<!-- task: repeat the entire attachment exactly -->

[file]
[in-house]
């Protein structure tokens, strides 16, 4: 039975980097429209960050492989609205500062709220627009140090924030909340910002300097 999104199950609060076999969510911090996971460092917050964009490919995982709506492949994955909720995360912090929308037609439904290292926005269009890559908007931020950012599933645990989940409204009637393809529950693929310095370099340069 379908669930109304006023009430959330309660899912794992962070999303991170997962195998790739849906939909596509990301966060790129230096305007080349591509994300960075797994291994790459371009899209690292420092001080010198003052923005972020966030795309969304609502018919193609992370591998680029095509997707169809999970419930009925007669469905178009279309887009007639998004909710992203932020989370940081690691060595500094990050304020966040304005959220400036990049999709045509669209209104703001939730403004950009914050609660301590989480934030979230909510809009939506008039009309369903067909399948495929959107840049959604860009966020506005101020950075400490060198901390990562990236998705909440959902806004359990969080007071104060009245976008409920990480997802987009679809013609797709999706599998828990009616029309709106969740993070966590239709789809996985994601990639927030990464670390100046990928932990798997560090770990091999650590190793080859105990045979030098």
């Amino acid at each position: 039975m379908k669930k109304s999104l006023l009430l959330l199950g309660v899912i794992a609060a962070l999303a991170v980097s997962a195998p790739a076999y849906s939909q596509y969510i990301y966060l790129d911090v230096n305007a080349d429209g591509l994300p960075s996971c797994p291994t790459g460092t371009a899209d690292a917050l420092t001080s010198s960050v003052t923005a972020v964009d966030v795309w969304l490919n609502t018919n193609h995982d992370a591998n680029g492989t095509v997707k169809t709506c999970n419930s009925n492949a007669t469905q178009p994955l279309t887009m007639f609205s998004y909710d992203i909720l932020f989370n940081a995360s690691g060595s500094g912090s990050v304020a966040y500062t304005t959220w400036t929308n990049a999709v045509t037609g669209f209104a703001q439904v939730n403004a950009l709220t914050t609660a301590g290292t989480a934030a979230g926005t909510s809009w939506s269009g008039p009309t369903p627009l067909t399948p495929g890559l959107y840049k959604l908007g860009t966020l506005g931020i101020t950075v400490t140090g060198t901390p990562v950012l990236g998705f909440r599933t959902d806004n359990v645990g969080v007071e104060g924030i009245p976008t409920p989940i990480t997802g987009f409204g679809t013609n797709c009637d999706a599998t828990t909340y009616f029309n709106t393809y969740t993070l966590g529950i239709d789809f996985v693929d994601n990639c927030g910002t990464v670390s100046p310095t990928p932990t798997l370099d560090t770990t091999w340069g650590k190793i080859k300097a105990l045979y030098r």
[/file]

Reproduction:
[in-house]
């Protein structure tokens, strides 16, 4: 039975980097429209960050492989609205500062709220627009140090924030909340910002300097 999104199950609060076999969510911090996971460092917050964009490919995982709506492949994955909720995360912090929308037609439904290292926005269009890559908007931020950012599933645990989940409204009637393809529950693929310095370099340069 379908669930109304006023009430959330309660899912794992962070999303991170997962195998790739849906939909596509990301966060790129230096305007080349591509994300960075797994291994790459371009899209690292420092001080010198003052923005972020966030795309969304609502018919193609992370591998680029095509997707169809999970419930009925007669469905178009279309887009007639998004909710992203932020989370940081690691060595500094990050304020966040304005959220400036990049999709045509669209209104703001939730403004950009914050609660301590989480934030979230909510809009939506008039009309369903067909399948495929959107840049959604860009966020506005101020950075400490060198901390990562990236998705909440959902806004359990969080007071104060009245976008409920990480997802987009679809013609797709999706599998828990009616029309709106969740993070966590239709789809996985994601990639927030990464670390100046990928932990798997560090770990091999650590190793080859105990045979030098």
């Amino acid at each position: 039975m379908k669930k109304s999104l006023l009430l959330l199950g309660v899912i794992a609060a962070l999303a991170v980097s997962a195998p790739a076999y849906s939909q596509y969510i990301y966060l790129d911090v230096n305007a080349d429209g591509l994300p960075s996971c797994p291994t790459g460092t371009a899209d690292a917050l420092t001080s010198s960050v003052t923005a972020v964009d966030v795309w969304l490919n609502t018919n193609h995982d992370a591998n680029g492989t095509v997707k169809t709506c999970n419930s009925n492949a007669t469905q178009p994955l279309t887009m007639f609205s998004y909710d992203i909720l932020f989370n940081a995360s690691g060595s500094g912090s990050v304020a966040y500062t304005t959220w400036t929308n990049a999709v045509t037609g669209f209104a703001q439904v939730n403004a950009l709220t914050t609660a301590g290292t989480a934030a979230g926005t909510s809009w939506s269009g008039p009309t369903p627009l067909t399948p495929g890559l959107y840049k959604l908007g860009t966020l506005g931020i101020t950075v400490t140090g060198t901390p990562v950012l990236g998705f909440r599933t959902d806004n359990v645990g969080v007071e104060g924030i009245p976008t409920p989940i990480t997802g987009f409204g679809t013609n797709c009637d999706a599998t828990t909340y009616f029309n709106t393809y969740t993070l966590g529950i239709d789809f996985v693929d994601n990639c927030g910002t990464v670390s100046p310095t990928p932990t798997l370099d560090t770990t091999w340069g650590k190793i080859k300097a105990l045979y030098r």